Eleanore Schoenfeld, an internationally recognized cellist and teacher who had been on the faculty of the USC Thornton School of Music since 1959, has died. She was 81.
Schoenfeld, who with her violinist sister, Alice, performed and recorded for several decades as the Schoenfeld Duo, died Monday of a heart attack at the La Canada Flintridge home she shared with her sister, the university announced Friday.
Ron Leonard, a Thornton School faculty member and former principal cellist with the Los Angeles Philharmonic, told The Times on Friday that Schoenfeld "was the quintessential teacher, absolutely devoted to her students and to USC."
"She and her sister, Alice, were institutions within an institution. It is hard to imagine the USC Thornton School being without her," he added.
Midori, the world renowned violinist who also teaches at the Thornton School, said, "Schoenfeld and her sister built the international reputation of the Thornton School.
"I respected her for her honesty, integrity and years of experience and expertise, and I consulted with her several times on my own teaching," Midori added. "She found ample time for everyone. She did everything with such dedication and detail."
Schoenfeld was born in Slovenia to a Russian mother and a Polish father, who was a concertmaster. The family moved to Berlin when Schoenfeld was young and, at age 6, she began taking ballet classes with the Berlin State Opera. Her sister, Alice, was playing with the Berlin Philharmonic by age 10.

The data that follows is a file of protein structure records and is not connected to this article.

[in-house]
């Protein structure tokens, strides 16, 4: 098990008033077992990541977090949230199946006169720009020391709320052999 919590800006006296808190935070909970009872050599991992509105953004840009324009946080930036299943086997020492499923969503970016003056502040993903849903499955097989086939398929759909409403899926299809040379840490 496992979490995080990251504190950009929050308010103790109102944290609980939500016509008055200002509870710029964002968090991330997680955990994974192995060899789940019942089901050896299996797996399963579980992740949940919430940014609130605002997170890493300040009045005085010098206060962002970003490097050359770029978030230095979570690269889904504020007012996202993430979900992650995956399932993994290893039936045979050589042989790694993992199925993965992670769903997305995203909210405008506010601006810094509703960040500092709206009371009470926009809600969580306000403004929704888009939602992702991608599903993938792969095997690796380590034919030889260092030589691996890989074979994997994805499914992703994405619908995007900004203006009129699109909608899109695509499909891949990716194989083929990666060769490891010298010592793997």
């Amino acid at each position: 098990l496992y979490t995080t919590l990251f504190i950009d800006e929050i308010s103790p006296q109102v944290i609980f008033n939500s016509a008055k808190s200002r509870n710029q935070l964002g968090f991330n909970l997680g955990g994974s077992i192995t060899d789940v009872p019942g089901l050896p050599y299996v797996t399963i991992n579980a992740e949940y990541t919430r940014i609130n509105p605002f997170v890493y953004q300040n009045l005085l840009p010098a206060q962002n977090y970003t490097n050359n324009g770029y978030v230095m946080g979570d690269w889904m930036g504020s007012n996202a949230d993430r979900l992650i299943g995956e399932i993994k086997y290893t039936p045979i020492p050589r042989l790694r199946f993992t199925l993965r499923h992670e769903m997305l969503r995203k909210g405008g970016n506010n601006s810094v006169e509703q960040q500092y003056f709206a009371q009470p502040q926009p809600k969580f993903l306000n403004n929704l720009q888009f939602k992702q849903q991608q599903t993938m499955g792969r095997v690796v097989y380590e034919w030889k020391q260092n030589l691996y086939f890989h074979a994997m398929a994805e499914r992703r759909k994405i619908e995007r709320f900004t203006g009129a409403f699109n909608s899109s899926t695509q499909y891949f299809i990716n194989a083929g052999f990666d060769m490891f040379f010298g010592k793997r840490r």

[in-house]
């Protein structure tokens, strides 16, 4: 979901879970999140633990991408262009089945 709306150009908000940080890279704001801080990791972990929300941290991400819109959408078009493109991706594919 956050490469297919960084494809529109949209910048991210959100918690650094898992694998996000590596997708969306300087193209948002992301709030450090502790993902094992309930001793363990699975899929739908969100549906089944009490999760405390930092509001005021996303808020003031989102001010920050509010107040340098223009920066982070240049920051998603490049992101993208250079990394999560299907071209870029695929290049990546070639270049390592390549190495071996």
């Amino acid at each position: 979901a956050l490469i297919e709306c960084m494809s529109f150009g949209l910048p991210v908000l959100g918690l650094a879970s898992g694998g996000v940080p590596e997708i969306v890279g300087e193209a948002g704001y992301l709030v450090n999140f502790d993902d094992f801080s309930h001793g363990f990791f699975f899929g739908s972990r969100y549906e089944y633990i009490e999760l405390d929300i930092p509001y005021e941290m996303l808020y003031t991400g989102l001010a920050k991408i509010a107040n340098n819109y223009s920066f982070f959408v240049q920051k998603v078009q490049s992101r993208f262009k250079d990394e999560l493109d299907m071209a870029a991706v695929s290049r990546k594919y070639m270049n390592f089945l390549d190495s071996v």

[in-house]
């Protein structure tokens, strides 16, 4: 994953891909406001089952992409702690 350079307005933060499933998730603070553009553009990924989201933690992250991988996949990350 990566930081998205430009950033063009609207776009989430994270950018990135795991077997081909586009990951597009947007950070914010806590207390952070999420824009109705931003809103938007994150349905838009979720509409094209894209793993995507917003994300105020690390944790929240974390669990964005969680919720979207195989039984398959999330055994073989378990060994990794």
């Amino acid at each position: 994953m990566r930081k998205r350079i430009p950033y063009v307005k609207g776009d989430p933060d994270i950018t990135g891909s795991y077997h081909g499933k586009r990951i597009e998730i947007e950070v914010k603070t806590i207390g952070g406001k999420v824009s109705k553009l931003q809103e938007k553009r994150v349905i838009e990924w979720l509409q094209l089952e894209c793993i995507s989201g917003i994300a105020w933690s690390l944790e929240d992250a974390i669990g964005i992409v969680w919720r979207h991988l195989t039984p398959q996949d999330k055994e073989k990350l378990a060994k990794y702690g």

Eleanore Schoenfeld switched to cello at age 11 and studied with some of the leading teachers in Berlin. She earned her artist's diploma at the Hochschule fur Musik.
The family moved to Los Angeles in the early 1950s, and the sisters began an association with the Idyllwild Arts Academy, which led to positions on the USC music faculty.
Eleanore Schoenfeld served as chairwoman of the strings department at the USC Thornton School of Music and, since 1979, has been director of the Gregor Piatigorsky Seminar for Cellists in Los Angeles.
Schoenfeld's influence was felt keenly throughout the Thornton School.
"Her influence isn't only in the course book, you feel it in every corner of the department," Midori told The Times.
She is survived by her sister, who continues to teach at USC.
A memorial service will be held Monday at 11 a.m. at the Neighborhood Church, 301 N. Orange Grove Blvd., Pasadena. Interment will follow at the Mountain View Cemetery Mortuary, 2400 Fair Oaks Ave., Altadena.